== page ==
Fiber is Important

Fruits such as apples and oranges provide fiber as well as fructose or fruit sugar. It can be a challenge for people who have diabetes to get enough fiber in their diets, because many foods that are high in natural fiber might also be high in starch, sugar or other high-glycemic ingredients. Fruit can also satisfy diabetics' cravings for processed sweets such as doughnuts and cakes. A handful of grapes or a medium-size apple between meals can help a diabetic maintain his or her blood sugar level without creating a sudden spike that can overwhelm an already overworked insulin-producing pancreas.

WiseGeek is dedicated to providing accurate and trustworthy information. We carefully select reputable sources and employ a rigorous fact-checking process to maintain the highest standards. To learn more about our commitment to accuracy, read our editorial process.
Michael Pollick
By Michael Pollick
As a frequent contributor to WiseGeek, Michael Pollick uses his passion for research and writing to cover a wide range of topics. His curiosity drives him to study subjects in-depth, resulting in informative and engaging articles. Prior to becoming a professional writer, Michael honed his skills as an English tutor, poet, voice-over artist, and DJ.
Discussion Comments
By anon239868 — On Jan 11, 2012

I was under the impression that insulin transports sugar into the cells of the body rather than break it down. Also, aren't carbs broken down by gastric juices?

By anon195569 — On Jul 12, 2011

can a diabetic eat toddy fruits?

By anon119431 — On Oct 18, 2010

i have heard that eating banana along with breakfast or meals will not raise the blood sugar levels. is it true or not?

By anon119392 — On Oct 17, 2010

I can only eat 50 grams of pureed grapefruit mixed with 5 grams grapefruit powdered fiber and it must be chilled 24 hours at least (to thicken). If I fail to do this, my sugar spikes from 120 to 170. I am considering phasing out fruit or squeezing out most of the sugary juice. Trust no glycemic list. Test your blood. You can test your forearm with some meters.

By anon118255 — On Oct 13, 2010

My boss is a diabetic and I've done a whole lot of research and most of it converges on diabetics being able to eat apples, pears, apricots, blueberries, kiwi, pomegranates, guavas, mangos, and avocados. They also cited that grapefruit could be also eaten but if you are taking prescription medication like Lipitor, it causes the medication not to work.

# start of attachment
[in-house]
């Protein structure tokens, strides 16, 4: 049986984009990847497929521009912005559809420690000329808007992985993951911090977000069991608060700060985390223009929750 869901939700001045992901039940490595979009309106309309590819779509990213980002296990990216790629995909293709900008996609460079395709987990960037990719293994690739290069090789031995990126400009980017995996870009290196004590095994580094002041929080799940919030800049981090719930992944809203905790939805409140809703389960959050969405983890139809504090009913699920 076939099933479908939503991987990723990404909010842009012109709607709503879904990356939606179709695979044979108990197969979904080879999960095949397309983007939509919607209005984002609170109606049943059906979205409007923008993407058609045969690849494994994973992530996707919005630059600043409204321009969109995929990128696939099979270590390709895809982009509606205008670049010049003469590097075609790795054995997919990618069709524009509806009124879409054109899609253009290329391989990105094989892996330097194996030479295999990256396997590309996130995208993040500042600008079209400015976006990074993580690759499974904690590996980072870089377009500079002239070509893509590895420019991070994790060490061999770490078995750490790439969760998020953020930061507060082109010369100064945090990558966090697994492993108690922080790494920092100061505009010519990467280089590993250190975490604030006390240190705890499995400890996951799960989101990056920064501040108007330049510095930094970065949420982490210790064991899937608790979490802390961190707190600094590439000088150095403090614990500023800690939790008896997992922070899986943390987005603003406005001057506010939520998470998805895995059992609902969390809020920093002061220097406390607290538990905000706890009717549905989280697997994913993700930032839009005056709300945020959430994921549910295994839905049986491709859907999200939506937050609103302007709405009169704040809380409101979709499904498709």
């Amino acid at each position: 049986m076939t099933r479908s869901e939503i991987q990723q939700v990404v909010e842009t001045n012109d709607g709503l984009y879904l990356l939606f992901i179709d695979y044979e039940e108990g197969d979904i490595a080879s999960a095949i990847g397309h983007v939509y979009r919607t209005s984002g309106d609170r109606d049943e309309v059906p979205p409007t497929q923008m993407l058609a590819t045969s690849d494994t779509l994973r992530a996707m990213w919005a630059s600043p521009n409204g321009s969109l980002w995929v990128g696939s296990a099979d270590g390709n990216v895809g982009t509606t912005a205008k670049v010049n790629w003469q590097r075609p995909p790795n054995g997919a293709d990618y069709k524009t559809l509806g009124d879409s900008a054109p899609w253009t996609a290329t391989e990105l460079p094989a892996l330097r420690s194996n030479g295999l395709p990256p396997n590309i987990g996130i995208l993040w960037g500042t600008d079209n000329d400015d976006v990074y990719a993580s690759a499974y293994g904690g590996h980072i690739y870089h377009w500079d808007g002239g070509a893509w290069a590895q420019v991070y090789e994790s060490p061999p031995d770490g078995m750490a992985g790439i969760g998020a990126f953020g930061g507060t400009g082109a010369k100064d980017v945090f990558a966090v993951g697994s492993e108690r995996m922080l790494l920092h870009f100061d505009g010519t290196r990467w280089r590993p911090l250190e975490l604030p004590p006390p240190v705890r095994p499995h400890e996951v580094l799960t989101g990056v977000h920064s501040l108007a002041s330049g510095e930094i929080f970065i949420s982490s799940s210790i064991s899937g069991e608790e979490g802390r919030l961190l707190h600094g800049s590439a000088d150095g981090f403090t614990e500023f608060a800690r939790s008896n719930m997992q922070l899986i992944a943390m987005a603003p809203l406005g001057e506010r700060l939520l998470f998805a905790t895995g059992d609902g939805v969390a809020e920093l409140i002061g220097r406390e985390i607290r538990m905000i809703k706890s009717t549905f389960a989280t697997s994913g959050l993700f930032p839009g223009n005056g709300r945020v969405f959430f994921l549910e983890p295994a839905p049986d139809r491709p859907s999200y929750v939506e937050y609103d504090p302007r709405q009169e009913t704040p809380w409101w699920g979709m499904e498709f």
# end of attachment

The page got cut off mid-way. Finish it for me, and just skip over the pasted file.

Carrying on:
Like the previous postings, it all depends on quantity and if you are eating on an empty stomach. The meter is a great way to know what foods are good for you. My boss keeps one here at the office and one at home.

By amypollick — On Oct 27, 2009

Diabetics, eat by your meter. Check your blood sugar 2 hours after eating fruit and see if you are within your target levels. If not, you probably need to eat that fruit only occasionally, and in small amounts.

Anon50118, fruit on an empty stomach probably is more apt to spike your blood glucose levels. This is because there isn't any protein or fat to "buffer" the fructose. However, a fruit with more fiber, such as an apple, is less apt to send your blood glucose up, although you're going to get a small rise anytime you consume carbohydrates. Try eating a piece of cheese first, then your fruit. That may help even out the spike, giving you a gradual rise, which is easier on your body. But check your blood sugar 2 hours after eating your fruit to see what effect it has on your levels. That's the only way to know what your body tolerates well.

By anon50118 — On Oct 26, 2009

i heard that the intake of fruits on an empty stomach can cause an increase in blood sugar level. is it true?

By anon37384 — On Jul 19, 2009

What are the fruits recommended to a type 2 diabetic who has diabetes under control?

By twetty2007 — On Feb 07, 2009

how about bananas? are they safe to eat for diabetics?

By mendocino — On Jan 21, 2009

I've heard the same thing Anon24902 (Sharon): grapes have a generally high sugar content. And eating too many of them, as I tend to like to do, can be very bad, especially for diabetics, however, there was a study conducted back in 2007 by a Susan J. Zunino, Ph.D. that showed a beneficial impact by grapes in terms of diabetes. That is the antioxidant, polyphenol, contained in grapes helped prevent the break down of insulin-producing beta cells. This resulted in the reduction of diabetes. I don't know what the final conclusion is, but I think grapes in small amounts are OK for diabetics. The real answer, I suppose, lies with diabetic's personal physician as I suppose each person's diabetes may differ.

By anon24902 — On Jan 20, 2009

Grapes are a big no no for a diabetic due to its high sugar content. --Sharon

By kkarthik1995 — On Dec 31, 2008

What is the healthy fruit, can be taken by a diabetic person who is keeping his blood sugar level under control?

By ostrich — On Aug 09, 2008

We really all should eat fruit over processed sugary things.

Michael Pollick
Michael Pollick
As a frequent contributor to WiseGeek, Michael Pollick uses his passion for research and writing to cover a wide range...
Learn more
WiseGeek, in your inbox

Our latest articles, guides, and more, delivered daily.

WiseGeek, in your inbox

Our latest articles, guides, and more, delivered daily.